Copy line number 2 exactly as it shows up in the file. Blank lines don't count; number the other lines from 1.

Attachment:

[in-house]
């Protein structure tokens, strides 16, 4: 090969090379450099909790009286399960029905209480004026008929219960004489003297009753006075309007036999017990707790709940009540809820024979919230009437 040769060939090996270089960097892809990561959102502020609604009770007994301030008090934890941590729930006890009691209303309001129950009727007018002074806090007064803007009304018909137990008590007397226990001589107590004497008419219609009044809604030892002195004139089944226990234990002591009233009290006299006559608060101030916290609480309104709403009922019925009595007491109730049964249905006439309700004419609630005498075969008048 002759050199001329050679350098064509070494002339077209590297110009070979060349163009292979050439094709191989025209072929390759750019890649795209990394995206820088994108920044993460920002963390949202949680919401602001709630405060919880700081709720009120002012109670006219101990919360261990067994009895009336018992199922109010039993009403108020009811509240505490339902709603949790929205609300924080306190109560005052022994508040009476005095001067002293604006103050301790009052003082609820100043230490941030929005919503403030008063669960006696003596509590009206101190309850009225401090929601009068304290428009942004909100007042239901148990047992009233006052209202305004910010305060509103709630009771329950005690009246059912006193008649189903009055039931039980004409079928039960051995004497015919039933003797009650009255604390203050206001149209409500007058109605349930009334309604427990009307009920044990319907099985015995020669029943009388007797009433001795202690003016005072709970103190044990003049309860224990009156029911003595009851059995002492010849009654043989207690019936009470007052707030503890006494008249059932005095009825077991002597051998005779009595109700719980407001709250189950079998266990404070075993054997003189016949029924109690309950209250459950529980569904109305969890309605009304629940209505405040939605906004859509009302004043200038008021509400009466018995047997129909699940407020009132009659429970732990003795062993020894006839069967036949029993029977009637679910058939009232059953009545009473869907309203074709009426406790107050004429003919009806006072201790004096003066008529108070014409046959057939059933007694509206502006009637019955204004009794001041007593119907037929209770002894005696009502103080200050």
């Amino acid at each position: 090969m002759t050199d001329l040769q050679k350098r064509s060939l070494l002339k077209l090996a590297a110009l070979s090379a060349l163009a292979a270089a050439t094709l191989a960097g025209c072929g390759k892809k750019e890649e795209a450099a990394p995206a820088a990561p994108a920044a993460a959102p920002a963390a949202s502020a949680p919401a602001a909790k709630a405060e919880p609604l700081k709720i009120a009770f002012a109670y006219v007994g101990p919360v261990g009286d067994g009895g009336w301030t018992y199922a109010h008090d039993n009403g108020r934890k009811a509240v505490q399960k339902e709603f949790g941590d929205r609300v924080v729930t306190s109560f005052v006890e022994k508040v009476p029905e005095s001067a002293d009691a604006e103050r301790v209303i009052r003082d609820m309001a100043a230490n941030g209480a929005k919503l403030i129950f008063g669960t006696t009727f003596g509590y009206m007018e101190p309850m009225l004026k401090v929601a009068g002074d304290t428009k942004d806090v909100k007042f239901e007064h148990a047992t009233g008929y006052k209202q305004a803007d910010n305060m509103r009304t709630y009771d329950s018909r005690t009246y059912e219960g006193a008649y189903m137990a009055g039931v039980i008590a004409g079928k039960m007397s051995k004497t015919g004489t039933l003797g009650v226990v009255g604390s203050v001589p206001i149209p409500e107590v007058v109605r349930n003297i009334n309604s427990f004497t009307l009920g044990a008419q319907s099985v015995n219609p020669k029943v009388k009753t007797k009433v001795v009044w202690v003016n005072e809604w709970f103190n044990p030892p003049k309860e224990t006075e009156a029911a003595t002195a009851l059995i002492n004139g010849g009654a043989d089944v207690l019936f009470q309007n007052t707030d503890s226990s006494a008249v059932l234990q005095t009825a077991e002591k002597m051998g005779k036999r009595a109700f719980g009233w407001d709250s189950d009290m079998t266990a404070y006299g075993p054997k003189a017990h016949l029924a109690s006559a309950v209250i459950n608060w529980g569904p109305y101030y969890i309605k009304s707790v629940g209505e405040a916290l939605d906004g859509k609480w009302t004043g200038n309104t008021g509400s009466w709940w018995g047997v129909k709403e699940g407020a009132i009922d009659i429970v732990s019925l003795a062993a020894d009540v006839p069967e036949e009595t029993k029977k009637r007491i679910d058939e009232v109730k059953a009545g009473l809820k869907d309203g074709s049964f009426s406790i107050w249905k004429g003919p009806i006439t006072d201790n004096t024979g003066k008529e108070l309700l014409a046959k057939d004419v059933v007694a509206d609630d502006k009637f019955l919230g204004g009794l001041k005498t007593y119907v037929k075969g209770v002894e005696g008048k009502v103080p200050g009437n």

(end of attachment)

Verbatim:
């Protein structure tokens, strides 16, 4: 090969090379450099909790009286399960029905209480004026008929219960004489003297009753006075309007036999017990707790709940009540809820024979919230009437 040769060939090996270089960097892809990561959102502020609604009770007994301030008090934890941590729930006890009691209303309001129950009727007018002074806090007064803007009304018909137990008590007397226990001589107590004497008419219609009044809604030892002195004139089944226990234990002591009233009290006299006559608060101030916290609480309104709403009922019925009595007491109730049964249905006439309700004419609630005498075969008048 002759050199001329050679350098064509070494002339077209590297110009070979060349163009292979050439094709191989025209072929390759750019890649795209990394995206820088994108920044993460920002963390949202949680919401602001709630405060919880700081709720009120002012109670006219101990919360261990067994009895009336018992199922109010039993009403108020009811509240505490339902709603949790929205609300924080306190109560005052022994508040009476005095001067002293604006103050301790009052003082609820100043230490941030929005919503403030008063669960006696003596509590009206101190309850009225401090929601009068304290428009942004909100007042239901148990047992009233006052209202305004910010305060509103709630009771329950005690009246059912006193008649189903009055039931039980004409079928039960051995004497015919039933003797009650009255604390203050206001149209409500007058109605349930009334309604427990009307009920044990319907099985015995020669029943009388007797009433001795202690003016005072709970103190044990003049309860224990009156029911003595009851059995002492010849009654043989207690019936009470007052707030503890006494008249059932005095009825077991002597051998005779009595109700719980407001709250189950079998266990404070075993054997003189016949029924109690309950209250459950529980569904109305969890309605009304629940209505405040939605906004859509009302004043200038008021509400009466018995047997129909699940407020009132009659429970732990003795062993020894006839069967036949029993029977009637679910058939009232059953009545009473869907309203074709009426406790107050004429003919009806006072201790004096003066008529108070014409046959057939059933007694509206502006009637019955204004009794001041007593119907037929209770002894005696009502103080200050």